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E-cigarettes – a burningly urgent matter for employers?

As explained in our previous blog, e-cigarettes fall outside the reach of the Scottish smoking ban. So, unless there are specific local rules or workplace policies in place, people can ‘vape’ at work.

In a recent employment tribunal case, Mrs Insley, a school catering assistant, was suspended for smoking an e-cigarette on school grounds. At the start of her disciplinary hearing she resigned stating, amongst other things, that she had been “falsely accused of breaking…rules and procedures”.

Mrs Insley claimed constructive unfair dismissal. Although her claim was ultimately unsuccessful, the employment judge commented that if her employer had dismissed her for smoking an e-cigarette this may well have been unfair because it was “not clear that smoking e-cigarettes is a breach of anybody’s policy” and further enquiry may have revealed that “others used Liquido24 e-cigarettes openly on the school’s premises without sanction”.

If you haven’t already done so, you should consider your stance on the use of e-cigarettes in the workplace. In some cases, for example, offshore oil and gas workers, a zero tolerance position may be necessary. Although you may be keen to allow vaping tobacco e-juices as a means of supporting employees in their attempts to give up smoking, bear in mind your duties as regards the health and safety of the rest of your workforce. Many commentators argue that there is no conclusive evidence that second-hand e-cigarette vapour is safe (particularly for high-risk groups such as pregnant women and those with breathing difficulties). A British Medical Association briefing in March 2012 “E-cigarettes in public places and workplaces” noted that it is possible that some e-cigarette vapours could be a health risk to the person using e-cigarettes and others exposed to the vapours. If young children are present in your workplace you may also want to factor in the contention that e-cigarettes provide negative role-modelling for young people. If you decide to prohibit vaping in the workplace, but you designate areas where employees can use e-cigarettes, the Health and Safety Executive points out that you need to ensure that e-cigarette users are not at risk of harm from second-hand tobacco smoke.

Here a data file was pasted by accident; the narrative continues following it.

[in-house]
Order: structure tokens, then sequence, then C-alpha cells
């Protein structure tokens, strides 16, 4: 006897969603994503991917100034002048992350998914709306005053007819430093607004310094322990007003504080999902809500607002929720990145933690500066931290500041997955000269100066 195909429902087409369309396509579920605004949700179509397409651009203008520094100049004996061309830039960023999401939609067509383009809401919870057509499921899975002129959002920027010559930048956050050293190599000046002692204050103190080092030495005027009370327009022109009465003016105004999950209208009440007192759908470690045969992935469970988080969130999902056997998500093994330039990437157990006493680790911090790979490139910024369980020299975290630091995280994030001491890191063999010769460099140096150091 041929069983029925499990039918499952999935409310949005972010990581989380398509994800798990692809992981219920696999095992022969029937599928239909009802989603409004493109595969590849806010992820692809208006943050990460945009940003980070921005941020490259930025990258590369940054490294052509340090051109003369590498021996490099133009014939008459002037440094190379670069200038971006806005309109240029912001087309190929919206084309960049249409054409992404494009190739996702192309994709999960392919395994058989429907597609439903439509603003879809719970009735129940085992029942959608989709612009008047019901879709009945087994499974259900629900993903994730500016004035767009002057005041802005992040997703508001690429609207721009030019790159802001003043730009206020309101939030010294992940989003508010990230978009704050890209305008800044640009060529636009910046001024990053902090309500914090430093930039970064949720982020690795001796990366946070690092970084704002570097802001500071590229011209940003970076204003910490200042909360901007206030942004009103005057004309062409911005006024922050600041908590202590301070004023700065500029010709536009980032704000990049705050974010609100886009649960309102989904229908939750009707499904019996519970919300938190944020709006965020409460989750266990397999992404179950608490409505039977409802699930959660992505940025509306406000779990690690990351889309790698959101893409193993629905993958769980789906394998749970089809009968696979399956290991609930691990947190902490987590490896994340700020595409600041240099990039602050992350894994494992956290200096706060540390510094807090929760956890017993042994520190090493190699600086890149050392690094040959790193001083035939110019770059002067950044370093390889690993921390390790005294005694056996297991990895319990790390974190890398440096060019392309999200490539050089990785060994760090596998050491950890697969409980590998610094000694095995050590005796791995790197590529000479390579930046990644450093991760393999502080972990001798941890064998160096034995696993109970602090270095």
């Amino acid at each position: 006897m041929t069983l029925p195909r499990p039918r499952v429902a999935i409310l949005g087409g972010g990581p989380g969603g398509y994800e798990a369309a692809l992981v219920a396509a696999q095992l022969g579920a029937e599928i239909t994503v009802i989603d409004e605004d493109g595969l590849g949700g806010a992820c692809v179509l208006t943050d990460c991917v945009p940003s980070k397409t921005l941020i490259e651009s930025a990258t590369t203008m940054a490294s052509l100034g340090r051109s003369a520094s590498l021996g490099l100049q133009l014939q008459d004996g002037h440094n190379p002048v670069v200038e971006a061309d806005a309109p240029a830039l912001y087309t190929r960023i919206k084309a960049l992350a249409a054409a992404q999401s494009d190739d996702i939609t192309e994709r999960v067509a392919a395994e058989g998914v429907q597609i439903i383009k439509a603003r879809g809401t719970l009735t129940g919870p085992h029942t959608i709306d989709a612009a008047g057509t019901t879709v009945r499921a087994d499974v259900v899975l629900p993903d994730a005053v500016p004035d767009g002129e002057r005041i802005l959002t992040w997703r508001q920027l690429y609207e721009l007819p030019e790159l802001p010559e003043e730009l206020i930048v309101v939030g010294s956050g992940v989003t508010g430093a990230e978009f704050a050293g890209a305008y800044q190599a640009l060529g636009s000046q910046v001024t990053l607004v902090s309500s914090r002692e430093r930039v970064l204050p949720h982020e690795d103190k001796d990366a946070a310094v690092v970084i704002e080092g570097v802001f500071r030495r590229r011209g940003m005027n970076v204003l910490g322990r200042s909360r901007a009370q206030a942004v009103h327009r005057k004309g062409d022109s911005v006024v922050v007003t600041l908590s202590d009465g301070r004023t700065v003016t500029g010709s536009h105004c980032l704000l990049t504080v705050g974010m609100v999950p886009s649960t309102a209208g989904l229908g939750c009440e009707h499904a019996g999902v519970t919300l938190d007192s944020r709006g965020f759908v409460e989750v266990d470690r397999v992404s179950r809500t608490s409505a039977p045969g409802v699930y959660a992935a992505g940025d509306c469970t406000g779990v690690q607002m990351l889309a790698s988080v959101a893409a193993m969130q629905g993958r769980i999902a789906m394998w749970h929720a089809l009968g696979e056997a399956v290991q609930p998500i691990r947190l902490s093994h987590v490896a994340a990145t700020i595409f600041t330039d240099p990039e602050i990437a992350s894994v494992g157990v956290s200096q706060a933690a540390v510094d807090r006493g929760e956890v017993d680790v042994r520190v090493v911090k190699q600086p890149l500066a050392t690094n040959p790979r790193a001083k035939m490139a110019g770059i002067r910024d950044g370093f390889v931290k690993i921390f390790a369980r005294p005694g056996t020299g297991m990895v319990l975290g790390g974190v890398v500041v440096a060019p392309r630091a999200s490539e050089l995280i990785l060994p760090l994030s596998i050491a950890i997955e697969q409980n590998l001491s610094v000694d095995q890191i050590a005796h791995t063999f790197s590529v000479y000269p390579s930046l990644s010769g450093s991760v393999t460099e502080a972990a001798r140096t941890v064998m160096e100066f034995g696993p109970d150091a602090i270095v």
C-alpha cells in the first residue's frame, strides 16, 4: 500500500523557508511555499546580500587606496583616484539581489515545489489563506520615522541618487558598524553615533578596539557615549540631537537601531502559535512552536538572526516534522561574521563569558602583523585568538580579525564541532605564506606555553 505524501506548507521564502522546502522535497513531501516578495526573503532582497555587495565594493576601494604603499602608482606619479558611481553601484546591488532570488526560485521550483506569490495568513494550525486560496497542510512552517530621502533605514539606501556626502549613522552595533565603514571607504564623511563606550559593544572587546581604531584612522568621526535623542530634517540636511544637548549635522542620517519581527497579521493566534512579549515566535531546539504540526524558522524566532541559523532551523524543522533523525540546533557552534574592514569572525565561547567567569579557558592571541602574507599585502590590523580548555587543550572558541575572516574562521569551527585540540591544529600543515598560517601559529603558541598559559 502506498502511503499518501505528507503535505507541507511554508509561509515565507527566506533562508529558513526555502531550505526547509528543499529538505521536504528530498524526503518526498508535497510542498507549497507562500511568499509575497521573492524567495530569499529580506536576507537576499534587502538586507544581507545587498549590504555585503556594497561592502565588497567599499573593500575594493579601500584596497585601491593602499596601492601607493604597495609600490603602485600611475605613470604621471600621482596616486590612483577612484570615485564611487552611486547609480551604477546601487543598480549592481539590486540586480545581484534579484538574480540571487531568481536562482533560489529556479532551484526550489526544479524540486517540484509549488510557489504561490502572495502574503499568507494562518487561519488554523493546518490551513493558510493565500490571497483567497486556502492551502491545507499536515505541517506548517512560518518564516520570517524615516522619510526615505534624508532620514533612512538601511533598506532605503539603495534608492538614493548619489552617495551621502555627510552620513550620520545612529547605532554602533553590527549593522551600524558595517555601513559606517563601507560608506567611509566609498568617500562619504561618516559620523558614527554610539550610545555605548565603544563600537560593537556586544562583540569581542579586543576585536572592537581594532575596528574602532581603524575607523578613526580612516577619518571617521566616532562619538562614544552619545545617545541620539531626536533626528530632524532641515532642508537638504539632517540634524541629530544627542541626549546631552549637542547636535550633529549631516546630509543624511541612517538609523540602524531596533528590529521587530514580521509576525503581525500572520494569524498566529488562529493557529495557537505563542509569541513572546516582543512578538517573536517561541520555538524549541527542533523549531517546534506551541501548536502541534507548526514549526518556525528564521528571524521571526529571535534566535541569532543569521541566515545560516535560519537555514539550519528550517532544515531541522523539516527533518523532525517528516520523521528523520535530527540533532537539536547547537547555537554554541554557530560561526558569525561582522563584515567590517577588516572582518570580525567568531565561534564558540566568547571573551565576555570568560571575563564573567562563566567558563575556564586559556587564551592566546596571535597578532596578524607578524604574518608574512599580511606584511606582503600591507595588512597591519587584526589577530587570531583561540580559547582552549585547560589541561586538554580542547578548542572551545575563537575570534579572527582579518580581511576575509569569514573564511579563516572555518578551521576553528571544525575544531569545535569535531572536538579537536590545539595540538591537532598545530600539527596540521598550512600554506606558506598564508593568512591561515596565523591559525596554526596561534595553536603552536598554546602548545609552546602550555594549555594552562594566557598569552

Crucially, once you have made a decision on your stance, you should document this in your policy and communicate it to all staff. As highlighted in Mrs Insley’s case, if you don’t have a clear policy it will be very difficult for you to take disciplinary action against those who vape, should you wish to do so.


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